We warned in an editorial days before the 2018 election that if voters approved Question 6 — a constitutional amendment mandating 50 percent of Nevada’s electricity come from renewable sources by 2030 — that it would cost Nevadans money and jobs while producing no discernible benefit.

The measure passed with 60 percent of the vote.

In order to become binding, the voters must approve Question 6 again during this General Election.

Perhaps the voters didn’t believe the dire warnings from opponents two years ago, but Nevada voters should now pay heed to what already has happened in neighboring California, which has embraced the renewable energy false promise.

A Wall Street Journal editorial today recounts the damages incurred due California’s renewable decisions.

Not only did Californians suffer rolling blackout this past summer because of over reliance on unreliable renewable solar and wind power, but they are paying more for power when it is available.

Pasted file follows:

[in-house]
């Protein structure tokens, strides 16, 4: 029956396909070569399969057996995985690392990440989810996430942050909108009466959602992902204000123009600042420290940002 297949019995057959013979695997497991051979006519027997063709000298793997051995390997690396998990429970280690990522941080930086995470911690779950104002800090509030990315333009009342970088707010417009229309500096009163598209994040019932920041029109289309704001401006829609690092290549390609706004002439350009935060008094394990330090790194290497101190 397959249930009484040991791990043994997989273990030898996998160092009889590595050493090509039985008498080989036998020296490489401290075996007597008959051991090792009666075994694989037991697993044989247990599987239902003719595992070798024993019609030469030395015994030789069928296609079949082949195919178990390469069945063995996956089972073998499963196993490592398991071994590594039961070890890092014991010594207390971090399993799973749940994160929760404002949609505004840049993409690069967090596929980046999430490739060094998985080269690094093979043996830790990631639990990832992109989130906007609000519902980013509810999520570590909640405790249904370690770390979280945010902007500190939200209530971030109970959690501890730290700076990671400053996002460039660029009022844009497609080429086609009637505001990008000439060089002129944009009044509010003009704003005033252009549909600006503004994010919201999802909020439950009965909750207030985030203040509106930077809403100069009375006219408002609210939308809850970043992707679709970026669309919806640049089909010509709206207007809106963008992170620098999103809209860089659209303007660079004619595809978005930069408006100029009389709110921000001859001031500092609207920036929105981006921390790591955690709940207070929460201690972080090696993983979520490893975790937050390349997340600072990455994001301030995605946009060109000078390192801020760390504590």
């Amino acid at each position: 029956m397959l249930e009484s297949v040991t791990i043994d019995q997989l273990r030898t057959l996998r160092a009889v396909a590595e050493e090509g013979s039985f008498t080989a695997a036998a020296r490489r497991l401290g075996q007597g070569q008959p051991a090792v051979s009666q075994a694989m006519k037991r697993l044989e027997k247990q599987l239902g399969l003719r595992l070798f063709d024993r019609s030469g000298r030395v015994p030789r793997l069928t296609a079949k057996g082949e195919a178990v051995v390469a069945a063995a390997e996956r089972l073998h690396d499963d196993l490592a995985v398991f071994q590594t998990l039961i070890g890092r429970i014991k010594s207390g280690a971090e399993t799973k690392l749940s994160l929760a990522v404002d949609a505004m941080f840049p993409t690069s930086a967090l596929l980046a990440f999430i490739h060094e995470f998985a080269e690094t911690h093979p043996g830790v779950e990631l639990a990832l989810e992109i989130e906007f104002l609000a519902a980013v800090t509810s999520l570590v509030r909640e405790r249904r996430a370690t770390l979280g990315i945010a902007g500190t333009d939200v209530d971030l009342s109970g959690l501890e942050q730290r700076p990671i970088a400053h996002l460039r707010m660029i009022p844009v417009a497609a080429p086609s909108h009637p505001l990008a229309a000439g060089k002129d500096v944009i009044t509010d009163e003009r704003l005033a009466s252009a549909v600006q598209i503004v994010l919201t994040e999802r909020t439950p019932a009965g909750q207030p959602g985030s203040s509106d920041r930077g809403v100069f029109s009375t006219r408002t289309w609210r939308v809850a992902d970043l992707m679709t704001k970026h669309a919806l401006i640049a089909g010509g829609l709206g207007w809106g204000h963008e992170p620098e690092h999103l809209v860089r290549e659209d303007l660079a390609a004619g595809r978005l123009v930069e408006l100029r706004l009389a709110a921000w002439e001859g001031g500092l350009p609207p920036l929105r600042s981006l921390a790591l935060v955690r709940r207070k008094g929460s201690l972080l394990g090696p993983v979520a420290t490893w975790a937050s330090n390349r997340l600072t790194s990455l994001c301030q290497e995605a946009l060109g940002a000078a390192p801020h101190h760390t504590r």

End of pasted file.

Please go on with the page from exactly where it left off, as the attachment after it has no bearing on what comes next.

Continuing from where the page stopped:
The WSJ editorial notes that since 2010 power rates in California have jumped 30 percent for homes and 37 percent for manufacturers. Meanwhile, in Nevada, which gets three-fourths of its electricity from natural gas-powered generation, household rates have fallen 3 percent and manufacturing rates are down 17 percent.

As for jobs, the editorial recounts that due to higher power costs California in the past decade has seen manufacturing jobs increase a mere 6 percent, compared to an increase of 55 percent in Nevada.

Locking renewable power requirements into the state constitution will assure Nevada will experience the same loss of money and jobs as has happened in California. Smoke blocks the sun from photovoltaic panels at a California power plant in September. (Bloomberg pix via WSJ)